Portland teachers go back to work

By DON McINTOSH

Portland Public Schools (PPS) reopened Nov. 27 after a 26-day strike that led to improved contract terms for 3,700 teachers, school counselors, and librarians. It was the first-ever strike by the Portland Association of Teachers (PAT), and the longest-ever teacher strike in Oregon. The new three-year agreement, ratified by teachers Nov. 28, includes across-the-board wage increases totaling 14.6%. Before the strike, the district said it couldn’t go higher than 10.5%. High inflation had resulted in teachers losing 5% of their purchasing power in the previous contract. The three annual raises in the new contract — 6.25% retroactive to July 1, 4.5% July 2024, and 3% in 2025 — will catch them up.

“We’re really working towards making sure that all educators can afford to live in the city that we work in,” PAT Vice President Jacque Dixon told the Labor Press. Under the previous contract, annual pay started at $57,080 for a teacher with a master’s degree and rose to $85,277 after 12 years.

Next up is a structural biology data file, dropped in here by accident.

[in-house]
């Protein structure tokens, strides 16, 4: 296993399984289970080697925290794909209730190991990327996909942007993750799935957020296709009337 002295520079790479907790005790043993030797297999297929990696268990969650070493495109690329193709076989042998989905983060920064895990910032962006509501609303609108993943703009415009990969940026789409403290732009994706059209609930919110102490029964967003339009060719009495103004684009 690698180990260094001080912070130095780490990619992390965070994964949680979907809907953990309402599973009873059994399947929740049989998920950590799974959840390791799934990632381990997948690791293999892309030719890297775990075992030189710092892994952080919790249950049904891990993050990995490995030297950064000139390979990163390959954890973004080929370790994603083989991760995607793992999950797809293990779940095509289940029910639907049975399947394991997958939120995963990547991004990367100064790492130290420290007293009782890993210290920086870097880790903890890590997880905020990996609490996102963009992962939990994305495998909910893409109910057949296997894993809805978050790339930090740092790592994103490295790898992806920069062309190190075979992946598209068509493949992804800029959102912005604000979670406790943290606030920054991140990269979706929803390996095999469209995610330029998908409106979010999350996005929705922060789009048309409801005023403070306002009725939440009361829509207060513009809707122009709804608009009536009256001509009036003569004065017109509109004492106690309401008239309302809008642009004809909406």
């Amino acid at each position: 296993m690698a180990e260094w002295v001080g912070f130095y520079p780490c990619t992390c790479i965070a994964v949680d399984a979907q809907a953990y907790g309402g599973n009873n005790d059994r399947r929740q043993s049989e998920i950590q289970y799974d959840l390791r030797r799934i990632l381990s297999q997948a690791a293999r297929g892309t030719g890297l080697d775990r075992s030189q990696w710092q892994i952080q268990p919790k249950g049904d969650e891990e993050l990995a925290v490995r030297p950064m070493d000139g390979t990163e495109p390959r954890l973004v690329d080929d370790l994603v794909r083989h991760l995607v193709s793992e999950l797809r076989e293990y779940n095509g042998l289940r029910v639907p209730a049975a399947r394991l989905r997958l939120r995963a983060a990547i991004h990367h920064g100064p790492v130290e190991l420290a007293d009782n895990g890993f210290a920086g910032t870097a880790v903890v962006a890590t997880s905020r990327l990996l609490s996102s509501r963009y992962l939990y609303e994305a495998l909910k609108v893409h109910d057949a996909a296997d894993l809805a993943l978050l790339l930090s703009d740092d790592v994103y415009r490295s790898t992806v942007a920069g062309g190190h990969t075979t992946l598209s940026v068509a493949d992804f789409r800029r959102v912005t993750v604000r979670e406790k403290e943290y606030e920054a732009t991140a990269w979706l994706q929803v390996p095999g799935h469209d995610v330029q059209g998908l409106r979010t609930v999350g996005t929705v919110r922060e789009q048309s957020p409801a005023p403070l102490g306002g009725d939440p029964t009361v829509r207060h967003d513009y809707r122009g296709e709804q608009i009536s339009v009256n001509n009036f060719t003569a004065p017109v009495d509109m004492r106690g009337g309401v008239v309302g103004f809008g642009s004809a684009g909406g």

A core issue of the strike was class sizes: PAT wanted caps on the number of students in a class. PPS refused to agree to hard limits but agreed to continue paying stipends any time class size goes over certain thresholds: 24 in kindergarten, 26 in grades 1-3, 28 in grades 4-5, and maximum student loads of 150 in middle school and 160 in high school. PPS also agreed to form committees of parents, teachers, and administrators in each school any time class sizes exceed a threshold.

The district also committed to increase the number of counselors and to devote funds to improving building health and safety protections after teachers made an issue of excessively hot and cold classrooms, mold, and rodents.

The agreement also guarantees 410 minutes per week of protected planning time for educators at every grade level, an increase of 90 minutes for elementary school teachers.

The strike overlapped with four school holidays, two parent conference days, and one teacher planning day, but students still lost 11 instructional days. To make up for those, the two sides agreed to shorten winter break by a week, delay the start of summer break by three days, and eliminate three teacher planning days.

Dixon and others said teachers were buoyed throughout the strike by the level of support from parents and the community.

“We had a lot of parents and students joining us on the line, joining us at rallies, speaking out in support of educators,” Dixon said. “I think it really kept us going.”

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